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Singapore Indoor Stadium 

What regulations do you have to follow regarding the use of drones in Singapore? 

I do have to follow the regulations and the drone law that was implemented and ensure that I do not fly within 5km of an airport or air base, or 61m above mean sea level. If I have to do a flying session that requires me to ascend higher than 61m, then a flying permit would be required. It takes approximately two weeks for processing and approval before a flight. So far, all my flights have been safe and cleared by authorities as I do practice safe flying habits. I believe this is truly important as the community of drone pilots grow here in Singapore. The closest call I had with the authorities was in China, where I was flying over a theme park to get some really cool new perspectives. A security guard rode his bike over to ask what we were doing. Thankfully, after he found out, he was really cool about it and even stopped to watch me fly my drone back for landing.

 

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Esplanade – Theatres on the Bay

How do these new perspectives on Singapore make you feel? 

Well, these new perspectives on Singapore make me feel that there is so much more to explore and shoot! It really inspires me and drives me to capture more of what Singapore has to offer with a view from the top. With the ability and agility of drones in this day and age, it opens up endless possibilities to shoot amazing aerial views of landscapes and architecture that have never been seen before! I once fell in love with skydiving because of the amazing perspective you could gain while you were freefalling. Having a drone and sending it up to be the eye in the sky brings back the same excitement and exhilaration every time I fly.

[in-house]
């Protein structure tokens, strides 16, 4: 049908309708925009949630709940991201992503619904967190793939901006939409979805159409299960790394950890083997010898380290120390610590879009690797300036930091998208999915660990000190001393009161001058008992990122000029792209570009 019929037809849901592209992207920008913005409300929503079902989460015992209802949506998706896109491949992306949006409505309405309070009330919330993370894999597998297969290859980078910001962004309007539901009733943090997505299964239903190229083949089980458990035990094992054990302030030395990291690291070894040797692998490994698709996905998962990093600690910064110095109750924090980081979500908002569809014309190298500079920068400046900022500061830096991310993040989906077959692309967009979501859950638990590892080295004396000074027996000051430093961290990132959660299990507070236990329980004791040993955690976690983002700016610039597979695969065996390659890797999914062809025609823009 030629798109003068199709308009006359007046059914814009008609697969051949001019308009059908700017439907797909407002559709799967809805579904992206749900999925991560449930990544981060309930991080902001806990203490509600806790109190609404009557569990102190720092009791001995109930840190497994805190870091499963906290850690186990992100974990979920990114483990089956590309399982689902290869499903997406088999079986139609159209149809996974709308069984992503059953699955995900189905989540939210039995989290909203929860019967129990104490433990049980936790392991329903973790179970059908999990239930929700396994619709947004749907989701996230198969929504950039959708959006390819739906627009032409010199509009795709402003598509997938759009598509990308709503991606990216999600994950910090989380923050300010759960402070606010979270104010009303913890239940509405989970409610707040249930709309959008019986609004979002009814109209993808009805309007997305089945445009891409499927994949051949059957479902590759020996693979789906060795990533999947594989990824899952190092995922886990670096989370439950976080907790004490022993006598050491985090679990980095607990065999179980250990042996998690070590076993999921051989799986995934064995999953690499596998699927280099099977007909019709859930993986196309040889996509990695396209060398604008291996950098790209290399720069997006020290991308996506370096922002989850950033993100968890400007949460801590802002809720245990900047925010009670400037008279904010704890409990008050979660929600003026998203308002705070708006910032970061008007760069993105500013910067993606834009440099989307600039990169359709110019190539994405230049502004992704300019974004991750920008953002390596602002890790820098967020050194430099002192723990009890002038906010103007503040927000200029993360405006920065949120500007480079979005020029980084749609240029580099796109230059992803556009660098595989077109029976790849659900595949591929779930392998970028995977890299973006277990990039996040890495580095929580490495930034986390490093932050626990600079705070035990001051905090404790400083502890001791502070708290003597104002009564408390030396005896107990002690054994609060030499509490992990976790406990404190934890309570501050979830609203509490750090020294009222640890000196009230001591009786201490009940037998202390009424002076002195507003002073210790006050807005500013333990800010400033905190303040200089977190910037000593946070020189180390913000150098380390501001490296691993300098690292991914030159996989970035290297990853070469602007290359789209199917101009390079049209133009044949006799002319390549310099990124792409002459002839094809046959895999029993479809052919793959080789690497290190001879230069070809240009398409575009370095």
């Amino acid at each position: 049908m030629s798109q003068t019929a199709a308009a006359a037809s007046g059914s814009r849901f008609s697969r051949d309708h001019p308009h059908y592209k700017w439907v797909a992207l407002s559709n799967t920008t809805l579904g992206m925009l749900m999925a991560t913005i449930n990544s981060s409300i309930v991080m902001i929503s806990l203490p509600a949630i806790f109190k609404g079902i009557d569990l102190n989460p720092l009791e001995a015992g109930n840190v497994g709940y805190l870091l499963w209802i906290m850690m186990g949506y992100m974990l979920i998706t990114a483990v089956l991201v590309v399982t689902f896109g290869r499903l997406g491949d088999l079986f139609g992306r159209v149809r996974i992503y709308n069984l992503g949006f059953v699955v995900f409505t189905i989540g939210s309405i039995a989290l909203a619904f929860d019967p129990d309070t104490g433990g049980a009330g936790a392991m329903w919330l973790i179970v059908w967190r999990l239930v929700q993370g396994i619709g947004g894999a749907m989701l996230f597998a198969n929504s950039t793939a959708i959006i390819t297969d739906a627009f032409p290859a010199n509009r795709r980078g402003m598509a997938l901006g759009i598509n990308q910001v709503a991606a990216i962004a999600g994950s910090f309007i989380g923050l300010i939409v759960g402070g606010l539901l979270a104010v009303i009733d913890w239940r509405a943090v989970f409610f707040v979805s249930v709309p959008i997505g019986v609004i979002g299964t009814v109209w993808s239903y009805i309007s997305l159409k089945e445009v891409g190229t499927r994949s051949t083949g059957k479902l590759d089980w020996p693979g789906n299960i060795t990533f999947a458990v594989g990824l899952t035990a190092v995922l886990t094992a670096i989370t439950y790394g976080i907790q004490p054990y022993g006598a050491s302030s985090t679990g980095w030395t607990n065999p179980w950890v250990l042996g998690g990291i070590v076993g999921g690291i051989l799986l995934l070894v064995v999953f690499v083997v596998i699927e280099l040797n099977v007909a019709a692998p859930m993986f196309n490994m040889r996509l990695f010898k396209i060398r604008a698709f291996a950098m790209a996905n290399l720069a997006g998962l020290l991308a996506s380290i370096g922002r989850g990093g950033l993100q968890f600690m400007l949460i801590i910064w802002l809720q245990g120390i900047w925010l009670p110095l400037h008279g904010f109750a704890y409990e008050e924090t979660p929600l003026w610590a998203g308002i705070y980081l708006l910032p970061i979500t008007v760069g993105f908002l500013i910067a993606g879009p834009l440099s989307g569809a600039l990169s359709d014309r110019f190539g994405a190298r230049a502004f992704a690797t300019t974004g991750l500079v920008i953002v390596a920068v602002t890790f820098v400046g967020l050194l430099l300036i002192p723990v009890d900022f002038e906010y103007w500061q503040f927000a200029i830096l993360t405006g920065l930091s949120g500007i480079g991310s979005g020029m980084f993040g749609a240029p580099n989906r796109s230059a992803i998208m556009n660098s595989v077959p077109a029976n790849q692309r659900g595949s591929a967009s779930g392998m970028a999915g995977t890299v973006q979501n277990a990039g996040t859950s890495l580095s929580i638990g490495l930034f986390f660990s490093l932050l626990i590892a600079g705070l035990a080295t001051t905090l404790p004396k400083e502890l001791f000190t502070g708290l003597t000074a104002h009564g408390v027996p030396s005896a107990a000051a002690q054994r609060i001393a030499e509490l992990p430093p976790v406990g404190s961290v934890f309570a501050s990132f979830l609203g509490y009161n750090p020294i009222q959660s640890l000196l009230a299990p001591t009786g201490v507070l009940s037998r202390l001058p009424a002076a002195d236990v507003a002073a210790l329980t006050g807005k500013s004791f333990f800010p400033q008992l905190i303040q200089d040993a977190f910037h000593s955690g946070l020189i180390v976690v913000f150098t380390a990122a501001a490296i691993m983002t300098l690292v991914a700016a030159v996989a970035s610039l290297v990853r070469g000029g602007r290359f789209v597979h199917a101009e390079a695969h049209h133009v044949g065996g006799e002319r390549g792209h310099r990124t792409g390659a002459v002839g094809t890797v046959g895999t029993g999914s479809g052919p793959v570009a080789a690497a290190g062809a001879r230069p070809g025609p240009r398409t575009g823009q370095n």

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Singapore Sports Hub

What would you like people to gain from seeing these images?

I love Singapore, and I would really like each photo of mine to tell a story, one that every Singaporean or even tourists can relate to. I hope to rekindle the love for Singapore, old or new, and hope to remind people that beauty can indeed be found here in Singapore if you just keep an open mind and are willing to see things from a whole new perspective. Sometimes, we take for granted and forget how blessed we are to be living in such a thriving metropolitan city.
 
 

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Nanyang Polytechnic

What are some of the dream locations you'd like to photograph?

I would definitely love to photograph Singapore Changi Airport with the planes from the top, but I know that’s impossible, so yes that would just be a dream. As for the rest of the world, I would love to focus more on capturing nature at its best; something that Singapore lacks. I just recently shot at one of my dream locations, the Great Wall of China. Other places on my list which I intend to check off would definitely include the Maldives, Prague, Switzerland, Indonesia, Turkey, Greenland, Italy, South Africa and England.